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  • 1. Van Doesum, Karin T. M.
    et al.
    Riebschleger, Joanne
    Carroll, Jessica
    Grove, Christine
    Lauritzen, Camilla
    Mordoch, Elaine
    Skerfving, Annemi
    Stockholm University, Faculty of Social Sciences, Department of Social Work. Karolinska Institutet, Sweden; Stockholm County Council, Sweden.
    Successful recruitment strategies for prevention programs targeting children of parents with mental health challenges: An international study2016In: Child & Youth Services, ISSN 0145-935X, E-ISSN 1545-2298, Vol. 37, no 2, p. 156-174Article in journal (Refereed)
    Abstract [en]

    Research substantiates children of parents with mental disorders including substance abuse face increased risk for emotional and behavioral problems. Although evidence suggests that support programs for children enhance resiliency, recruiting children to these groups remains problematic. This study identifies successful recruitment strategies for prevention programs for children of parental mental illness. The participants were recruited from an international network of researchers. E-mail invitations requested that researchers forward a web-based questionnaire to five colleagues with recruitment experience. Forty-five individuals from nine countries practicing in mental health responded. Descriptive statistics and qualitative content analysis techniques were used. Results: Schools, adult, and youth mental health services were recruitment sources. Nine themes were identified: Relationships, diversified information output, logistics, program consistency, family involvement, recruitment through adults, stigma, recruiting locations, social media. Recruitment barriers were: stigma, inadequate knowledge about parental mental illness and limited time. Transportation to programming was an essential component of successful recruitment.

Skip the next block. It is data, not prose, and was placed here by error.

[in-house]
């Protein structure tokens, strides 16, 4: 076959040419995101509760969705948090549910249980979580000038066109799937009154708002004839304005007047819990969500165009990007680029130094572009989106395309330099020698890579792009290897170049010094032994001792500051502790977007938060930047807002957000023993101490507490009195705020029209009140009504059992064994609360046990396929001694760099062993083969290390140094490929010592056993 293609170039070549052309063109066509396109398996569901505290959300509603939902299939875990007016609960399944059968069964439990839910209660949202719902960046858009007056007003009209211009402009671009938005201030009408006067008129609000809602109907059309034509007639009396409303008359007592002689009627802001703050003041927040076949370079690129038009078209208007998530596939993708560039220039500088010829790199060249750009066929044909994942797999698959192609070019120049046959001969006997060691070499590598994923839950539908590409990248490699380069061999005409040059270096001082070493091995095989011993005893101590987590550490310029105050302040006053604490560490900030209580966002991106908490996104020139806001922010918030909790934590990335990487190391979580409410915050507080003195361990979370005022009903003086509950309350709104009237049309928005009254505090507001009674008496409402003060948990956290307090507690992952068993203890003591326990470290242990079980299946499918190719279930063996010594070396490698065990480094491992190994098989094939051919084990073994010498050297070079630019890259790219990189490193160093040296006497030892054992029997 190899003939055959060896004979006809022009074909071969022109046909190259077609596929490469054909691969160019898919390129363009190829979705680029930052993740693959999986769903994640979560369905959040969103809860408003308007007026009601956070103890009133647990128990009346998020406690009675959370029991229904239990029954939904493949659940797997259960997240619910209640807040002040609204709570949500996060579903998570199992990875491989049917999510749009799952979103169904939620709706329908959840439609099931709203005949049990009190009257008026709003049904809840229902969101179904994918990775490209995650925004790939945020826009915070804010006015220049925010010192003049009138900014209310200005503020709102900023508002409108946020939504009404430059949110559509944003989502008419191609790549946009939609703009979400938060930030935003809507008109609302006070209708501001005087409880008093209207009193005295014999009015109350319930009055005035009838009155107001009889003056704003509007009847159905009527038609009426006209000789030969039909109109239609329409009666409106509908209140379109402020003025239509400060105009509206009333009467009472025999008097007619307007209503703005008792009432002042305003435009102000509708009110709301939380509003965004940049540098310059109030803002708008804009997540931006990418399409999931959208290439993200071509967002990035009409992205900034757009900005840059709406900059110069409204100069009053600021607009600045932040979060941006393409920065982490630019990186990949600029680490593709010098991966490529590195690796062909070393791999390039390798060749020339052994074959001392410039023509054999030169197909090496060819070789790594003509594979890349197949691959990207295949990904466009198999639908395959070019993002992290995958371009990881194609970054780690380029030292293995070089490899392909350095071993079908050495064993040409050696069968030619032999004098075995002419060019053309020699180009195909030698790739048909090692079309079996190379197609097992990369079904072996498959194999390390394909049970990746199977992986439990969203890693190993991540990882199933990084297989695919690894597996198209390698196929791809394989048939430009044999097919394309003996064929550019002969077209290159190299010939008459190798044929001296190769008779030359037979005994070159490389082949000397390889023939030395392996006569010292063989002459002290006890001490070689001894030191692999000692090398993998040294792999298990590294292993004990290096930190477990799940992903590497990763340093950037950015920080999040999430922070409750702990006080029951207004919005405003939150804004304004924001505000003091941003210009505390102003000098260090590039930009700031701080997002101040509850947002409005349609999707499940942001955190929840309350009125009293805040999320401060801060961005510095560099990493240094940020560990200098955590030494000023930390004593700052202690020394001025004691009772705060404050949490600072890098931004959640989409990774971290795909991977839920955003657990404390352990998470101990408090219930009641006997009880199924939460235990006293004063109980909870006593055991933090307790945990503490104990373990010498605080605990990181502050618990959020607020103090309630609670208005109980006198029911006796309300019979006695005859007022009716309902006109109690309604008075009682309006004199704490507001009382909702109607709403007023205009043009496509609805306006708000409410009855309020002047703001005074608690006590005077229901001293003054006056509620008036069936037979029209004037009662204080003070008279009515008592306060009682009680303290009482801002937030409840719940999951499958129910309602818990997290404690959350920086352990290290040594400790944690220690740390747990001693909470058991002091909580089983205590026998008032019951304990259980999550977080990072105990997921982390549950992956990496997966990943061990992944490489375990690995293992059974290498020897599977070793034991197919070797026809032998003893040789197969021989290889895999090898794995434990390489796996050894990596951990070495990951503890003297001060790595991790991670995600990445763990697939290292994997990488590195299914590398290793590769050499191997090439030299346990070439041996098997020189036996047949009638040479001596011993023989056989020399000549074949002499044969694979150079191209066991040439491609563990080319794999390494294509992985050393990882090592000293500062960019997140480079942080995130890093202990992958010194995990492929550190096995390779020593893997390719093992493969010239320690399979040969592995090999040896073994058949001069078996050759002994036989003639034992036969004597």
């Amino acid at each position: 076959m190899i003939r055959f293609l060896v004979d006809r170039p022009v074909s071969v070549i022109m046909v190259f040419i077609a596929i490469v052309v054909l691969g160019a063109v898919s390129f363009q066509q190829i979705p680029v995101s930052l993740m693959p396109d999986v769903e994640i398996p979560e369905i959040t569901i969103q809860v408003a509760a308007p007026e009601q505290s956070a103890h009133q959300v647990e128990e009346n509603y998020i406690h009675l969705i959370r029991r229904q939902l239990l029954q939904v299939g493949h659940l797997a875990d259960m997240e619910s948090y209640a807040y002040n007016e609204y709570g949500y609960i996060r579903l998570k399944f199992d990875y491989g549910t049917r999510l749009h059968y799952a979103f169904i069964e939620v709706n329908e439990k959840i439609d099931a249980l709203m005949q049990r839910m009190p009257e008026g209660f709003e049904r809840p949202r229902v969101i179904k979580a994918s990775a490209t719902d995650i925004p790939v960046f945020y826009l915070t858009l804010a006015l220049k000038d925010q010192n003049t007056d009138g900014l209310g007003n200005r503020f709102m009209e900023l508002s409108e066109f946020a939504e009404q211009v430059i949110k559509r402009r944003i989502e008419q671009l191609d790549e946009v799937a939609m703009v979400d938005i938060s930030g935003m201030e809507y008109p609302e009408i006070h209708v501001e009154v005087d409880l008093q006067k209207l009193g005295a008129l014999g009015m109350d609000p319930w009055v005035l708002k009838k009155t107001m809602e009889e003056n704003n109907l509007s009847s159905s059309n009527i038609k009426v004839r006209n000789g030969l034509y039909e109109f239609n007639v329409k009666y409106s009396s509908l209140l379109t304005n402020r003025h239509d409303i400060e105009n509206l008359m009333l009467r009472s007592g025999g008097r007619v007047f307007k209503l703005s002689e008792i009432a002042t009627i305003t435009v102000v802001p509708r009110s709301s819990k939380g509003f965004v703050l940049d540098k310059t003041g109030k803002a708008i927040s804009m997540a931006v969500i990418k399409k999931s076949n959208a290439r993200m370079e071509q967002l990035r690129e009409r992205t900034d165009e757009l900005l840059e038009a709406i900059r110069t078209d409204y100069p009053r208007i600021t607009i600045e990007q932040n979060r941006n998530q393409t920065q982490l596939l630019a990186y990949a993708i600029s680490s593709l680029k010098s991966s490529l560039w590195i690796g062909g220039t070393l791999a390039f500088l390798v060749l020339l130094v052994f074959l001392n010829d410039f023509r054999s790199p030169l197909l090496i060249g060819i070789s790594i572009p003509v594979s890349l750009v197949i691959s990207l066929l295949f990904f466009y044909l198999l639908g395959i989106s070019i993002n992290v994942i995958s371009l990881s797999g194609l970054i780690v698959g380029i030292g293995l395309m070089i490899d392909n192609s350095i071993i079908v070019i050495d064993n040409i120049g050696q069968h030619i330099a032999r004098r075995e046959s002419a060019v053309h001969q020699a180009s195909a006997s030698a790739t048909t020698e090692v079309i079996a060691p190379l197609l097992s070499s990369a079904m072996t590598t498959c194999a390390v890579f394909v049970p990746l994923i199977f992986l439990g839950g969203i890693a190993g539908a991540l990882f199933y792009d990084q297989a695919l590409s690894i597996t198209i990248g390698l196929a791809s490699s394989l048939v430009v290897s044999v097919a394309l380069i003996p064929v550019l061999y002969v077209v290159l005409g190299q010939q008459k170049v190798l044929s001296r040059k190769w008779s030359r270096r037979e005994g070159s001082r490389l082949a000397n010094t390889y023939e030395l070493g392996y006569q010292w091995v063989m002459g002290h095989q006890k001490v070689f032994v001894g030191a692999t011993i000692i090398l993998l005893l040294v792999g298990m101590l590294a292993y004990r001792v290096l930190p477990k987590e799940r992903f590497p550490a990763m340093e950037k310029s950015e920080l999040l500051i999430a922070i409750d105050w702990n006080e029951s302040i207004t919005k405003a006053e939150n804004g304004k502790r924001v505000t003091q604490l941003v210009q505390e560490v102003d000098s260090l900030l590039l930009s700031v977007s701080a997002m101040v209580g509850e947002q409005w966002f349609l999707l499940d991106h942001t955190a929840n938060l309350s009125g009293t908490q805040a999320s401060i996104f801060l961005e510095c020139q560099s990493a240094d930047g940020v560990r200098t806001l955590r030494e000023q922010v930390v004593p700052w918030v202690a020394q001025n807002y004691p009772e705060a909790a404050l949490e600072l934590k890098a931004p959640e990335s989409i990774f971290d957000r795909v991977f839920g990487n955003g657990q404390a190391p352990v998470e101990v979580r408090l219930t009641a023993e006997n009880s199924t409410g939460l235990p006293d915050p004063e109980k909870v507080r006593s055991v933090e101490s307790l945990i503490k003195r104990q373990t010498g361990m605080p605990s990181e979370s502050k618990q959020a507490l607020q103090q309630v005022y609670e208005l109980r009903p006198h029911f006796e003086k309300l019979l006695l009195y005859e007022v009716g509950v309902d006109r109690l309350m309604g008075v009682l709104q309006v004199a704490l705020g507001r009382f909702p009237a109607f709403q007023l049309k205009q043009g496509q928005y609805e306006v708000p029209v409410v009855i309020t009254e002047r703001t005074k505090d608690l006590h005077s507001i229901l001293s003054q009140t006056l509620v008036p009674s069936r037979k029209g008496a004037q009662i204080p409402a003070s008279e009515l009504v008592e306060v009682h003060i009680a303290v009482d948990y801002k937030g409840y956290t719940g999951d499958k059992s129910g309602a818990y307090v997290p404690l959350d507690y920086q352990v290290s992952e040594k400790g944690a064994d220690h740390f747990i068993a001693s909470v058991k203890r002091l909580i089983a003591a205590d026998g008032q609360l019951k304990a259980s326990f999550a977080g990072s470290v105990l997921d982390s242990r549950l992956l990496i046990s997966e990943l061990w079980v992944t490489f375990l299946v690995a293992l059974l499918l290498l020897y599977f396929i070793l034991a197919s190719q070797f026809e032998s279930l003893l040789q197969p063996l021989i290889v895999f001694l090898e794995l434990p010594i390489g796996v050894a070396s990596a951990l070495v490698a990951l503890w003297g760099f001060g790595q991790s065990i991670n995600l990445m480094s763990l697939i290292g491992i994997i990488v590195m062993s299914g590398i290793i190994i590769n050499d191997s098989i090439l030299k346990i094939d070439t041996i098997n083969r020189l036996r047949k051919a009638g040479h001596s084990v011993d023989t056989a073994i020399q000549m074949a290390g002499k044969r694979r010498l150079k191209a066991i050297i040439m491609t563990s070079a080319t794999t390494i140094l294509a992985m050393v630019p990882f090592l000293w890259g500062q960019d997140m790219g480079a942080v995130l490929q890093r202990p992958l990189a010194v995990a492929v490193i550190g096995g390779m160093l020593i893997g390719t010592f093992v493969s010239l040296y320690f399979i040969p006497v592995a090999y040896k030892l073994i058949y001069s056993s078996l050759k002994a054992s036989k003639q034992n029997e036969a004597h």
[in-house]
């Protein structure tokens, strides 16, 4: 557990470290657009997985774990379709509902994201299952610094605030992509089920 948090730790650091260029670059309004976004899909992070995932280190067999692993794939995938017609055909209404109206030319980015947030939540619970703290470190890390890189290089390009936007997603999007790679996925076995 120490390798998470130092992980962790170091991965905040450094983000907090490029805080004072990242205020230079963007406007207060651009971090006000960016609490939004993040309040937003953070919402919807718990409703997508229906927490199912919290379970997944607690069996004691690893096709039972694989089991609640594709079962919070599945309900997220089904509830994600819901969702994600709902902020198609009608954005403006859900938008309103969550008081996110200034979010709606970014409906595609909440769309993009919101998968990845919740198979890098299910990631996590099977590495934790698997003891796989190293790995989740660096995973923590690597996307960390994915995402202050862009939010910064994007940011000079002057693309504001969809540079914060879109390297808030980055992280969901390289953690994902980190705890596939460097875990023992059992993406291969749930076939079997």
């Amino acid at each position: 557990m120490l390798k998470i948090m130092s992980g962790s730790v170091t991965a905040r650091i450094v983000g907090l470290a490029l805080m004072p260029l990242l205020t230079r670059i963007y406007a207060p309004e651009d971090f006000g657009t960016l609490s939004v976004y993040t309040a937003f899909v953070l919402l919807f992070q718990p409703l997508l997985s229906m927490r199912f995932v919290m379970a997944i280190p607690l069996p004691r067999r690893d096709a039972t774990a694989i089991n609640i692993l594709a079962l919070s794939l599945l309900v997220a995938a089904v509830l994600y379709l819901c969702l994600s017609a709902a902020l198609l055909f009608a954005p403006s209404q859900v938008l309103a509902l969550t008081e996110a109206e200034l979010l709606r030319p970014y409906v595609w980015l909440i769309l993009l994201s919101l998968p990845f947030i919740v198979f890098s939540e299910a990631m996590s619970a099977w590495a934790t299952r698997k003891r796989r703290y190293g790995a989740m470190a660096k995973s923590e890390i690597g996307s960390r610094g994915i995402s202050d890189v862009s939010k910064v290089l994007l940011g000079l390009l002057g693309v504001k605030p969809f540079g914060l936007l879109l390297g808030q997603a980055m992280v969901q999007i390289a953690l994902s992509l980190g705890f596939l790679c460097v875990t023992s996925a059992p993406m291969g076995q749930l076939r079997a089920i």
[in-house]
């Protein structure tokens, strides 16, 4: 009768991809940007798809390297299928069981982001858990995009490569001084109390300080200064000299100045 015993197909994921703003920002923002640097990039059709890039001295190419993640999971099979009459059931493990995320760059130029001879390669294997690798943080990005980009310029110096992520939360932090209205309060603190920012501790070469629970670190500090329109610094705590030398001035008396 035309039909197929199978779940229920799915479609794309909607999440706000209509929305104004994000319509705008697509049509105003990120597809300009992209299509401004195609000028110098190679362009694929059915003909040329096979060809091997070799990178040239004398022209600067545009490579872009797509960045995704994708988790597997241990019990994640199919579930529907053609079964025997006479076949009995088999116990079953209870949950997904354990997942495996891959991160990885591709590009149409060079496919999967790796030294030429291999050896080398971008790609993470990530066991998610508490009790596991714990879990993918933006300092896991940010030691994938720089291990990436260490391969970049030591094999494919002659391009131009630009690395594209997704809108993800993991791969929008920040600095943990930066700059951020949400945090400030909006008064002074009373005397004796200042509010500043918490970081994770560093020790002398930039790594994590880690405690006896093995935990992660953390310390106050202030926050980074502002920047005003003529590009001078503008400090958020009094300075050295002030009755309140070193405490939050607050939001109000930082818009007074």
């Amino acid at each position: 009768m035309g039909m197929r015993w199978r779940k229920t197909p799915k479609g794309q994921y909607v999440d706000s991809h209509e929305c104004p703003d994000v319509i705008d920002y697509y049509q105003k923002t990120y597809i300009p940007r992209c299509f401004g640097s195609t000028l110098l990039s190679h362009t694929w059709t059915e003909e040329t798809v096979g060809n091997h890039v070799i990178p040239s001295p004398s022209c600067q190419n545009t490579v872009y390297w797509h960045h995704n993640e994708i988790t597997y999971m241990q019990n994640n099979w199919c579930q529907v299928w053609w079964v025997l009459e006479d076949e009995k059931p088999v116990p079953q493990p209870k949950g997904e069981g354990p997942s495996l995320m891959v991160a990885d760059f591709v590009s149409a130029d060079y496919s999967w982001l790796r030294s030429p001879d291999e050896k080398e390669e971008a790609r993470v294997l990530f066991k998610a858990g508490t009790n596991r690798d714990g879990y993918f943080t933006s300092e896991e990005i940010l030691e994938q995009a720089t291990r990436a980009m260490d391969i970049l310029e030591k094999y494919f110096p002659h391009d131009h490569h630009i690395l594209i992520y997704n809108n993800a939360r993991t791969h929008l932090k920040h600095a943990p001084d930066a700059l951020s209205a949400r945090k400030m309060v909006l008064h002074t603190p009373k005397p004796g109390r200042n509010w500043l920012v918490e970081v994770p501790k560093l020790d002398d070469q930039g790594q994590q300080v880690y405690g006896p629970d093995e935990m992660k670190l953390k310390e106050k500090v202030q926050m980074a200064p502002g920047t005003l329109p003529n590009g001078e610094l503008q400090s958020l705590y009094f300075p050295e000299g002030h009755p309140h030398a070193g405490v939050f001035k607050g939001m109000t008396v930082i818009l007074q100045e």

• 2.
    Westberg Broström, Anna
    Stockholm University, Faculty of Social Sciences, Department of Child and Youth Studies.
    "Wild Scouts": Swedish scouting preparing responsible citizens for the twenty-first century2013In: Child & Youth Services, ISSN 0145-935X, E-ISSN 1545-2298, Vol. 34, no 1, p. 9-22Article in journal (Refereed)
    Abstract [en]

    The aim of this article is to analyze the Swedish scout program.Socialization is used as a theoretical tool in the analysis. Themethod is inspired by critical discourse analysis. What are childrenand young people being prepared for, how is it accomplished, andby whom? The findings reveal two discourses: doing things as aninvestment for the future versus having fun. In ‘‘the scout factory,’’the movement is the initiator, the leader the performer, and theyoung person the individual who is to become the finalproduct—a responsible citizen.

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